Anomalous Native American Lineages Now Identified Also among Micmac Indians After posting “Anomalous Mitochondrial DNA Lineages in the Cherokee,” and after being interviewed on the subject by an Internet radio show host, I was contacted by participants in the Amerindian Ancestry out of Acadia Project who were struck by similarities in results for the two groups.
Icelandic genomics firm goes bankrupt
In a report by Erika Check Hayden, the journal Nature gloated that the innovative personal genomics company deCODE Genetics went out of business, leaving the disposition of valuable genetic data unclear.
Listen to a broadcast about “anomalous DNA” in the Cherokee by principal investigator Donald N. Yates on Blog Talk Radio from October 29. Host, Rick Ozman of the Oopa Loopa Cafe. Length: 2 hours.
When DNA Second-Guesses History… and Is Wrong
In a new article in the European Journal of Human Genetics (17/5:693), the enigmatic Etruscans of antiquity are again the subject of a DNA investigation.
Scary Findings in Guangxi Region
In a report published in the October 30 number of Science, Chinese paleoanthropologists claimed that the jawbone and teeth unearthed by them recently in the southern province of Guangxi represent a form of man 100,000 years old. Their interpretation of the fossil challenges the Western theory that claims our ancestors peopled the world in a migration out of Africa late in the last Ice Age, about 50,000 years ago. But there is more. American and European scientists stand to lose even more face if China’s insistence is true that this early human is a hybrid with H. erectus, a more primitive species also known as Peking Man.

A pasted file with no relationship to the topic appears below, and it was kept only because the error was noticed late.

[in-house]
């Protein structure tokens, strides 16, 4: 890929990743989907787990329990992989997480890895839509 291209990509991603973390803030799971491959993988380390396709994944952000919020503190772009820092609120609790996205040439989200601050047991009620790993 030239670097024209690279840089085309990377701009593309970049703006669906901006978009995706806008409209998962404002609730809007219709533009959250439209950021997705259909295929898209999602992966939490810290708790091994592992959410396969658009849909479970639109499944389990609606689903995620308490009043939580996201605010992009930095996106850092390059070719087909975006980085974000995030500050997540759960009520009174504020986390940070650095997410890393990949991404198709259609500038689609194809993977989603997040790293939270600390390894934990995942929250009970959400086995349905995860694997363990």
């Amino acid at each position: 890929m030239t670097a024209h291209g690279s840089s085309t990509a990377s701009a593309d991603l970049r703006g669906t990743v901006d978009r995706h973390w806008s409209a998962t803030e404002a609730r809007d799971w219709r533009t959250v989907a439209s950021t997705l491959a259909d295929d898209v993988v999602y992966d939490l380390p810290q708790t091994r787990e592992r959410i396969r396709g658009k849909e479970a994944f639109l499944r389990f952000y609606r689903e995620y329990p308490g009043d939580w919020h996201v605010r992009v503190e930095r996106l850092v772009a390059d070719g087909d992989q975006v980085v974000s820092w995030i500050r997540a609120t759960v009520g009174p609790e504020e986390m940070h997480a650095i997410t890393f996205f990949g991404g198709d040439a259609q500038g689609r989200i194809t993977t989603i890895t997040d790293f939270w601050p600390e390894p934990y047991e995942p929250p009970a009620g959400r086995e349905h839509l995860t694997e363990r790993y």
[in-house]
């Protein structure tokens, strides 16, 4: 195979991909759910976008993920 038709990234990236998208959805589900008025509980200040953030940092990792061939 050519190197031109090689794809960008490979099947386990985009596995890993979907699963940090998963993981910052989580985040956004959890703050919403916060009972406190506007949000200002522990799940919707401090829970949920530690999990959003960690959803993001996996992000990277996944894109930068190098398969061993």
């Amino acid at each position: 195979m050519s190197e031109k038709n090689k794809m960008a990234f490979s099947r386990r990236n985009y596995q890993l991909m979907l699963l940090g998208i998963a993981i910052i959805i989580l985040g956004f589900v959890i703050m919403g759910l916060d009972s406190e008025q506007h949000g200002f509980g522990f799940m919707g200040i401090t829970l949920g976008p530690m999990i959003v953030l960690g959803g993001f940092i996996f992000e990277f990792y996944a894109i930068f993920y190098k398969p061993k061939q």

Donald N. Yates
submitted August 31, 2009
ABSTRACT. A sample of 52 individuals who purchased mitochondrial DNA testing to determine their female lineage was assembled after the fact from the customer files of DNA Consultants. All claim matrilineal descent from a Native American woman, usually named as Cherokee.
In the last blog post, we responded to the call of Nature (the journal, that is) in “Genetics without Borders.” In this, we examine the second of three editorials in this week’s issue concerning regulation of DNA testing companies: “Putting DNA to the Test.”
That’s the import of a trio of opinions in this week’s Nature magazine. One of them, “Genetics without Borders,” criticizes a “UK government scheme to establish nationality through DNA testing [as] scientifically flawed, ethically dubious and potentially damaging to science.”
Local Hunter-Gatherers Obstruct Incoming Farmers, Again
In the last post, we saw that there was discontinuity in the genetic record between medieval and contemporary Tuscans. Contradictions keep popping up whenever geneticists seek to show continuity in human populations.